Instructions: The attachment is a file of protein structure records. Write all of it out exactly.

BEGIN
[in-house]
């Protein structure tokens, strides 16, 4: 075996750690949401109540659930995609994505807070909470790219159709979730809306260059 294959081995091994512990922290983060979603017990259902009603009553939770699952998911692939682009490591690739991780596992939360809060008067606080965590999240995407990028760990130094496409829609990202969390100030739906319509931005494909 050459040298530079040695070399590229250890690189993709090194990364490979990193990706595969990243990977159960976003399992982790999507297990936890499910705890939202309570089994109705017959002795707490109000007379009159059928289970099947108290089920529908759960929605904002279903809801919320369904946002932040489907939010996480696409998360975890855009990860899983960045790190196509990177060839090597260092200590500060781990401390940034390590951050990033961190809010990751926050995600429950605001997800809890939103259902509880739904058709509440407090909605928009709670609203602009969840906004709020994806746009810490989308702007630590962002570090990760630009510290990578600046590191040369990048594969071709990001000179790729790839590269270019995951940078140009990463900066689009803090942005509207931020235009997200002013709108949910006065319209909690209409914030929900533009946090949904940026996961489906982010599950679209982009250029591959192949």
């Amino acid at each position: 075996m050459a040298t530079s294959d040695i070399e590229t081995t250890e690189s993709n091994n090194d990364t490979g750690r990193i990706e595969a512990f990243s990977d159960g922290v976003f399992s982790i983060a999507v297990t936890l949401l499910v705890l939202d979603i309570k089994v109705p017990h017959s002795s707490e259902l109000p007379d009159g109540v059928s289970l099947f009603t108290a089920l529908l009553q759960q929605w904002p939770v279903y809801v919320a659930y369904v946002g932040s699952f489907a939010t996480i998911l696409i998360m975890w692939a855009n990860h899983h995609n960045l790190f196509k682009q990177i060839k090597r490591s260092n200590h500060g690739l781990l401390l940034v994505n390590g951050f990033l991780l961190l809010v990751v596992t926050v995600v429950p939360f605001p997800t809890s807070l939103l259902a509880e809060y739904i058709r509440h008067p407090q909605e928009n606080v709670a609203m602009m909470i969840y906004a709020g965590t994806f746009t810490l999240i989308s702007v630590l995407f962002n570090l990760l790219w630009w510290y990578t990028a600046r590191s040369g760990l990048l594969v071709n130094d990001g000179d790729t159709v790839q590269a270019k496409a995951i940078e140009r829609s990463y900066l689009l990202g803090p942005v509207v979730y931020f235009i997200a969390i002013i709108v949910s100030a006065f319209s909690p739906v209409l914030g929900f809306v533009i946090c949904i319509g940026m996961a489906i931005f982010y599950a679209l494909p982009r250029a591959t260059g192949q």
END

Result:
[in-house]
């Protein structure tokens, strides 16, 4: 075996750690949401109540659930995609994505807070909470790219159709979730809306260059 294959081995091994512990922290983060979603017990259902009603009553939770699952998911692939682009490591690739991780596992939360809060008067606080965590999240995407990028760990130094496409829609990202969390100030739906319509931005494909 050459040298530079040695070399590229250890690189993709090194990364490979990193990706595969990243990977159960976003399992982790999507297990936890499910705890939202309570089994109705017959002795707490109000007379009159059928289970099947108290089920529908759960929605904002279903809801919320369904946002932040489907939010996480696409998360975890855009990860899983960045790190196509990177060839090597260092200590500060781990401390940034390590951050990033961190809010990751926050995600429950605001997800809890939103259902509880739904058709509440407090909605928009709670609203602009969840906004709020994806746009810490989308702007630590962002570090990760630009510290990578600046590191040369990048594969071709990001000179790729790839590269270019995951940078140009990463900066689009803090942005509207931020235009997200002013709108949910006065319209909690209409914030929900533009946090949904940026996961489906982010599950679209982009250029591959192949």
């Amino acid at each position: 075996m050459a040298t530079s294959d040695i070399e590229t081995t250890e690189s993709n091994n090194d990364t490979g750690r990193i990706e595969a512990f990243s990977d159960g922290v976003f399992s982790i983060a999507v297990t936890l949401l499910v705890l939202d979603i309570k089994v109705p017990h017959s002795s707490e259902l109000p007379d009159g109540v059928s289970l099947f009603t108290a089920l529908l009553q759960q929605w904002p939770v279903y809801v919320a659930y369904v946002g932040s699952f489907a939010t996480i998911l696409i998360m975890w692939a855009n990860h899983h995609n960045l790190f196509k682009q990177i060839k090597r490591s260092n200590h500060g690739l781990l401390l940034v994505n390590g951050f990033l991780l961190l809010v990751v596992t926050v995600v429950p939360f605001p997800t809890s807070l939103l259902a509880e809060y739904i058709r509440h008067p407090q909605e928009n606080v709670a609203m602009m909470i969840y906004a709020g965590t994806f746009t810490l999240i989308s702007v630590l995407f962002n570090l990760l790219w630009w510290y990578t990028a600046r590191s040369g760990l990048l594969v071709n130094d990001g000179d790729t159709v790839q590269a270019k496409a995951i940078e140009r829609s990463y900066l689009l990202g803090p942005v509207v979730y931020f235009i997200a969390i002013i709108v949910s100030a006065f319209s909690p739906v209409l914030g929900f809306v533009i946090c949904i319509g940026m996961a489906i931005f982010y599950a679209l494909p982009r250029a591959t260059g192949q």